Carlotta tries to stay cool.
We live in the Ozarks where it’s humid and hot.
Heat indices have been in the hundreds already for weeks. Here are some of the things Mom does to keep us cool.
If you spray an animal, start at his feet and work up the legs, then do his neck and shoulders saving the back and butt for last; that way he can get used to the cold more gradually. If he has long hair like the llamas do, be sure to saturate his coat all the way down to the skin; otherwise the wet outer layer traps body heat and makes the llama hotter instead of cooling him down.
Don’t spray water in his face unless he likes it (our horse Imbir’ does) and even then, don’t spray it into his ears.
Sheep and long-haired goats and llamas and alpacas are especially prone to heat stress and they should be shorn before hot weather sets in.
Mom also keeps plenty of ice cubes in the freezer to help cool down anyone who overheats. To do that, Mom and Dad pack ice cubes underneath the overheated animal, especially in the armpits and groin. Then they hose him down with cold, cold water until he feels okay again.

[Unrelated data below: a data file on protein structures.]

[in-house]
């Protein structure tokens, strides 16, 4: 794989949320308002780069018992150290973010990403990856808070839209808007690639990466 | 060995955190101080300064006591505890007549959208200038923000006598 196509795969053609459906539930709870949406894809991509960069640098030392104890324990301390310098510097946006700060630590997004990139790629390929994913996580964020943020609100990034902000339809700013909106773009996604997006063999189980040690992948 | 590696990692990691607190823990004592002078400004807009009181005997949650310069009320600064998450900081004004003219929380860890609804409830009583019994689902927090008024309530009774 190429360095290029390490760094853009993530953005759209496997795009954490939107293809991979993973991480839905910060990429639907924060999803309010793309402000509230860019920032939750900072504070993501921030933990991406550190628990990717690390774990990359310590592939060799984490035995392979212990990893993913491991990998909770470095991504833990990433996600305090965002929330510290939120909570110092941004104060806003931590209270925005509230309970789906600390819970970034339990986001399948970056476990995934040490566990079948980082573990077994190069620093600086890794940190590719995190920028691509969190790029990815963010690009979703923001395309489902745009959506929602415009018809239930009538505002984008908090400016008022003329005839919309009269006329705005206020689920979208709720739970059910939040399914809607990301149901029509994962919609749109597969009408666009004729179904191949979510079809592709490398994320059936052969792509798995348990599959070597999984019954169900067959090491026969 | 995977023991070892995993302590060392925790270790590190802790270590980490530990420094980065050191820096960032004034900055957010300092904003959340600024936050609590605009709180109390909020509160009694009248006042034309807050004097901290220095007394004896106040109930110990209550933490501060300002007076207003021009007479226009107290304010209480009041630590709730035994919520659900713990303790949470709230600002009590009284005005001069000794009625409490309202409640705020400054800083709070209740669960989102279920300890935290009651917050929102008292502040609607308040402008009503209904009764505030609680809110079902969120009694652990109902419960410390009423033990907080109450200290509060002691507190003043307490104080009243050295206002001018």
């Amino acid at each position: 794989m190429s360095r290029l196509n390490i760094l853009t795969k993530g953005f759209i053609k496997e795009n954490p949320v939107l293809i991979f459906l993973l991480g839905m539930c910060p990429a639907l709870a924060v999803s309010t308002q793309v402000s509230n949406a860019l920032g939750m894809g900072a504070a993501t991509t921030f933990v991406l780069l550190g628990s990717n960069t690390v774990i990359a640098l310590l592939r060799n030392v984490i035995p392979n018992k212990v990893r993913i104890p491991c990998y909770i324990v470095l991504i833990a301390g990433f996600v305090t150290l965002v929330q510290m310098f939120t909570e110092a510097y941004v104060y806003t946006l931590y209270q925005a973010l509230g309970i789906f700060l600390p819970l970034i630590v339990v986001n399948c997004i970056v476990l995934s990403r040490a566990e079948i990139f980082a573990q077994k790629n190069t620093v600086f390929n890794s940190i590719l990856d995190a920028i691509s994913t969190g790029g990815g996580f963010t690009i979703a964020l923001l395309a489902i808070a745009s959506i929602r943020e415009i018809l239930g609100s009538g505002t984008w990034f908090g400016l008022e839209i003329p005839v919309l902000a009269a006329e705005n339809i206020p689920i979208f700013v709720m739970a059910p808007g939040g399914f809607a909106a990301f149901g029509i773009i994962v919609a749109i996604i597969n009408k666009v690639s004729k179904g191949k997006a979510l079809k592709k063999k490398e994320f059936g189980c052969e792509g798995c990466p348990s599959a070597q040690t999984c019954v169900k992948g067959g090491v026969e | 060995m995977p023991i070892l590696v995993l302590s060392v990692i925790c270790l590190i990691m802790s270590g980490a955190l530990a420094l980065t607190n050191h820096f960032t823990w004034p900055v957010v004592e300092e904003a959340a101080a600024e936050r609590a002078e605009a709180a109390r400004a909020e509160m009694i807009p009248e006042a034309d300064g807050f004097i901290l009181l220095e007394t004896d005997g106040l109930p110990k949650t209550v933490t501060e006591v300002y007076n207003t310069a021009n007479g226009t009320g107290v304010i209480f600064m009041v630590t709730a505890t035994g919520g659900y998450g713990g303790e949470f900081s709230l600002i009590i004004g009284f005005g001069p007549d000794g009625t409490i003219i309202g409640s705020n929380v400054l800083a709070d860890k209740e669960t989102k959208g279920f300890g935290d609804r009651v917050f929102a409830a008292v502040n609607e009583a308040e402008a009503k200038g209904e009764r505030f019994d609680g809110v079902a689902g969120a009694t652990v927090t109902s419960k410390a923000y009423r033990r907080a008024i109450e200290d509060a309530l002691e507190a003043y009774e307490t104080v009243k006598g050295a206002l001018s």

Small creatures like chickens go in the house where it’s air conditioned, into a dog crate with a fan trained on it. Once they’re cool, they stay inside to recuperate a bit before rejoining their friends outside.
It’s important for humans to stay cool too, otherwise who will chill our water, feed us and scratch our chins? That’s what I’ll talk about next week: what humans on a hobby farm can do to stay cool.